Originally Posted by Kattrup
"commenced opposite the ensiform cartilage" - opposite I take to mean the cut started in the pubic area.
Don't think so, Kat. If you follow the narrative, Brown is describing a wound that extends down to
the pubic area from the sternum. You wouldn't describe a wound that started at
the pubic area as "opposite the sternum", anymore than a head wound would be described as "opposite the feet". Brown must have meant that the wound was on the opposite side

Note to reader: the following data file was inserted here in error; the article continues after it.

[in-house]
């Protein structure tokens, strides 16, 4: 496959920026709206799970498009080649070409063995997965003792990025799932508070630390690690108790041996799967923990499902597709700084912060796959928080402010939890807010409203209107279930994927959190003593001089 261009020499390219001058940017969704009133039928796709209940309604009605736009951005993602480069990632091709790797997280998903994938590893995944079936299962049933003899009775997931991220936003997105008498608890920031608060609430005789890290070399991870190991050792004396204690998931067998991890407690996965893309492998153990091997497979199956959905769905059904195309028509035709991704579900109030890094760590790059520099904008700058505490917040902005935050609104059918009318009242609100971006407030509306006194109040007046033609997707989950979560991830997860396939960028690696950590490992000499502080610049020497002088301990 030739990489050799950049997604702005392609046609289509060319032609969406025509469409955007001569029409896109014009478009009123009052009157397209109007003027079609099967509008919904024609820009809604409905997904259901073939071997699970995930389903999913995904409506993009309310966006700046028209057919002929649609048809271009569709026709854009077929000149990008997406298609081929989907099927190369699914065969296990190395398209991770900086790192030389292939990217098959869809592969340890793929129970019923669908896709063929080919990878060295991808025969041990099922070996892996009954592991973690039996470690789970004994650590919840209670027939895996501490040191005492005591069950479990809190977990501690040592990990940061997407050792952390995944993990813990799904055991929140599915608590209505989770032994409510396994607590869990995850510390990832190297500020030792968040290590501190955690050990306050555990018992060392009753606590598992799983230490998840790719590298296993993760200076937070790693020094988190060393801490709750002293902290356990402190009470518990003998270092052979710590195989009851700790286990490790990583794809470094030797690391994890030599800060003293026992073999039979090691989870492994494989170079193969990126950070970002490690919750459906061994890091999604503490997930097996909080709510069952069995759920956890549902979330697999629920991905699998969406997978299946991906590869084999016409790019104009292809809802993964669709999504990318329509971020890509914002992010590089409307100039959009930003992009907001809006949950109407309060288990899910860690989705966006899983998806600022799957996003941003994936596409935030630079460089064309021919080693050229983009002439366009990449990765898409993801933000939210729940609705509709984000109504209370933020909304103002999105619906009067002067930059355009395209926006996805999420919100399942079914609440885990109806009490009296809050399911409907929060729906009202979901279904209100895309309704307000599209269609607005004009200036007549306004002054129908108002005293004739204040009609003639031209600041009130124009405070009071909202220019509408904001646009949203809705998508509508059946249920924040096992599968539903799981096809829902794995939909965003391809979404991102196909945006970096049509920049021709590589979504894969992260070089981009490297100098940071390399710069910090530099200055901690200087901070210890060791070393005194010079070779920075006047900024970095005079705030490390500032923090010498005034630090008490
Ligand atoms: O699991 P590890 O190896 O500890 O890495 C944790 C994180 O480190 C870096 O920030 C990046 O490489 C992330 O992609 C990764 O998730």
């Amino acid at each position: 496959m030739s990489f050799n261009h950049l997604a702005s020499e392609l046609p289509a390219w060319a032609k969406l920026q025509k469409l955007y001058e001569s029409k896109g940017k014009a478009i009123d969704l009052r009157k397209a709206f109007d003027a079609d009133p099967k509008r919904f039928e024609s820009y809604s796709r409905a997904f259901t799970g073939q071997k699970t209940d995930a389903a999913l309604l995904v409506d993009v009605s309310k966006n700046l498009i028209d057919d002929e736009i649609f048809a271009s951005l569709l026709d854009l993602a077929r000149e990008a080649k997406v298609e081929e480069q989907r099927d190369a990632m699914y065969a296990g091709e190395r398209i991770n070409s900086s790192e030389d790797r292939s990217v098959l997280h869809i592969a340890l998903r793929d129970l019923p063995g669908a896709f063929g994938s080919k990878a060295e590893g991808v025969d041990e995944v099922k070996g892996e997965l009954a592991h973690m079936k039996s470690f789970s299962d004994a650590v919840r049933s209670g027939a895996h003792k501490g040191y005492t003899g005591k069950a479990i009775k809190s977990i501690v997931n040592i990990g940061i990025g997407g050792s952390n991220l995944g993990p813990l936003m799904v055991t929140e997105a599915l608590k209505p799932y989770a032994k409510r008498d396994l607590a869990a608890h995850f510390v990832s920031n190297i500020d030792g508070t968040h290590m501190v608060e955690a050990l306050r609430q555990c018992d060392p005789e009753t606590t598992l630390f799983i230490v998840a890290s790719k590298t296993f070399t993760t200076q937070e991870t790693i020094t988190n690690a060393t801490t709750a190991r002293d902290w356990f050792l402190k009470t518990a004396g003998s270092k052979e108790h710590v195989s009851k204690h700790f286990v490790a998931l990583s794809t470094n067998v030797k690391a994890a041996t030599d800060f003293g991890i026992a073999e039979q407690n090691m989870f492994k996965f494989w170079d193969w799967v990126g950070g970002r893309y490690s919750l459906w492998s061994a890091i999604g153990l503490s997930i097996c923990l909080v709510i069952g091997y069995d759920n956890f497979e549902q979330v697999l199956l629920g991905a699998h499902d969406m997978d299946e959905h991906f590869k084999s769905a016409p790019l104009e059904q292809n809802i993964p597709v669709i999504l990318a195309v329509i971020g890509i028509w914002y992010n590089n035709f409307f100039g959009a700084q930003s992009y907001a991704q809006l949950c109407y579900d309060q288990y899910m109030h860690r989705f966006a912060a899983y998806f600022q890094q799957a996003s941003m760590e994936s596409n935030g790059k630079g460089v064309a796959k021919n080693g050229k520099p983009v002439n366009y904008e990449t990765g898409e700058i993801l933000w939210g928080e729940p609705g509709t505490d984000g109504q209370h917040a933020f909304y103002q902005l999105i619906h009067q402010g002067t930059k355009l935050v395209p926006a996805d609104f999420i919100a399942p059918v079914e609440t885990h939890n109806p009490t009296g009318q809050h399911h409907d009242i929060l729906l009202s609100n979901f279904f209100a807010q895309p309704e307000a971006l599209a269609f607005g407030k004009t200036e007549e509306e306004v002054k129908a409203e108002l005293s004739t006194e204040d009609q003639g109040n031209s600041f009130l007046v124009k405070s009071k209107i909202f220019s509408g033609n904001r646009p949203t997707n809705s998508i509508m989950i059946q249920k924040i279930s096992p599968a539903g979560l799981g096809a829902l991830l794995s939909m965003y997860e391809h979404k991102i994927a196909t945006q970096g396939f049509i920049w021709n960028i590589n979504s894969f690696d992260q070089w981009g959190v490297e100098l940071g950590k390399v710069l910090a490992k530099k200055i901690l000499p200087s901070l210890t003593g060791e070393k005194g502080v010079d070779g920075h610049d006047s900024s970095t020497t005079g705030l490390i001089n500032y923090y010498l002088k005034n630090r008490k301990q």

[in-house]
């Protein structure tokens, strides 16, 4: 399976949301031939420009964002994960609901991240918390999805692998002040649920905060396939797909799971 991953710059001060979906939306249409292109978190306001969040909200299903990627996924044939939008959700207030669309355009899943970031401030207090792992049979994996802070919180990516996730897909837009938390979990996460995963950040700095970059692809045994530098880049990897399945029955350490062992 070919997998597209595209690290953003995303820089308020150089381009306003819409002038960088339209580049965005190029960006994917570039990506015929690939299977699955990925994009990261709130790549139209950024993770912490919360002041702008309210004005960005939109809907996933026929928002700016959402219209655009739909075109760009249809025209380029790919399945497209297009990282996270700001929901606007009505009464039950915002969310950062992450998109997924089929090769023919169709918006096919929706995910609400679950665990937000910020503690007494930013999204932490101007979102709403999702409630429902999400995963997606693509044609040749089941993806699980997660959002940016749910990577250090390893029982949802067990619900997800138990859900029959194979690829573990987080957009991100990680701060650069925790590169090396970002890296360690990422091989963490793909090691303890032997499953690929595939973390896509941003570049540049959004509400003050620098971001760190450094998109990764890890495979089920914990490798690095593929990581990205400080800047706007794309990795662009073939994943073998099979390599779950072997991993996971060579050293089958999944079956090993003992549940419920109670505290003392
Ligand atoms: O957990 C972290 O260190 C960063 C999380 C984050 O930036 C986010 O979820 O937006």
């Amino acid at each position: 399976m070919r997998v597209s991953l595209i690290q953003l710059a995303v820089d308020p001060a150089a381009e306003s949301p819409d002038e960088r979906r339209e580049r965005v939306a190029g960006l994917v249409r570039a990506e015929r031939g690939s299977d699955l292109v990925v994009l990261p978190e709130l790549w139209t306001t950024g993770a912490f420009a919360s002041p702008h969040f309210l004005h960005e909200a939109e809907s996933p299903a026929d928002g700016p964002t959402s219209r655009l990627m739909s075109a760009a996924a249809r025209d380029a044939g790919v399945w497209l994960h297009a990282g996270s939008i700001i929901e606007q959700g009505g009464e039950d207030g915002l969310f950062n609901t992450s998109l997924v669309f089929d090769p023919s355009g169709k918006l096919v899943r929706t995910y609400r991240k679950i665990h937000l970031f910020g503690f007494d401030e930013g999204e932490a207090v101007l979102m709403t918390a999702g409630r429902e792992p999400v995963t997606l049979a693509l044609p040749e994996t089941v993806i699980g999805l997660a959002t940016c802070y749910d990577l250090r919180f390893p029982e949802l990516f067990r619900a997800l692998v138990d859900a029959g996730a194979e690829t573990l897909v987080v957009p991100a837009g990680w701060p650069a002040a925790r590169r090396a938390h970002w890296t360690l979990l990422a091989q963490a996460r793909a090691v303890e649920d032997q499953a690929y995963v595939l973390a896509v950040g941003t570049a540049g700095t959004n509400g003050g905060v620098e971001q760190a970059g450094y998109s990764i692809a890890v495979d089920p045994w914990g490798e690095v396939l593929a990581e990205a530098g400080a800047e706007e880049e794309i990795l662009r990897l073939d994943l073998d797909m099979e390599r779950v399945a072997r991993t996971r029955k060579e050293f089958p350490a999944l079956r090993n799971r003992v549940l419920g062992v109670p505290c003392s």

of the ensiform cartilage - i.e. in the notch between the ribs just below it.
"The knife must have cut obliquely at the expense of that cartilage" - what does this sentence mean?
That it was an abrupt diagonal (oblique) movement of the blade that sliced through the cartilage.
I would address your other questions, but I have a bit of a headache, and Brown's quaint Victorian-speak isn't helping it! Perhaps you can fill in the gaps now that I've started you off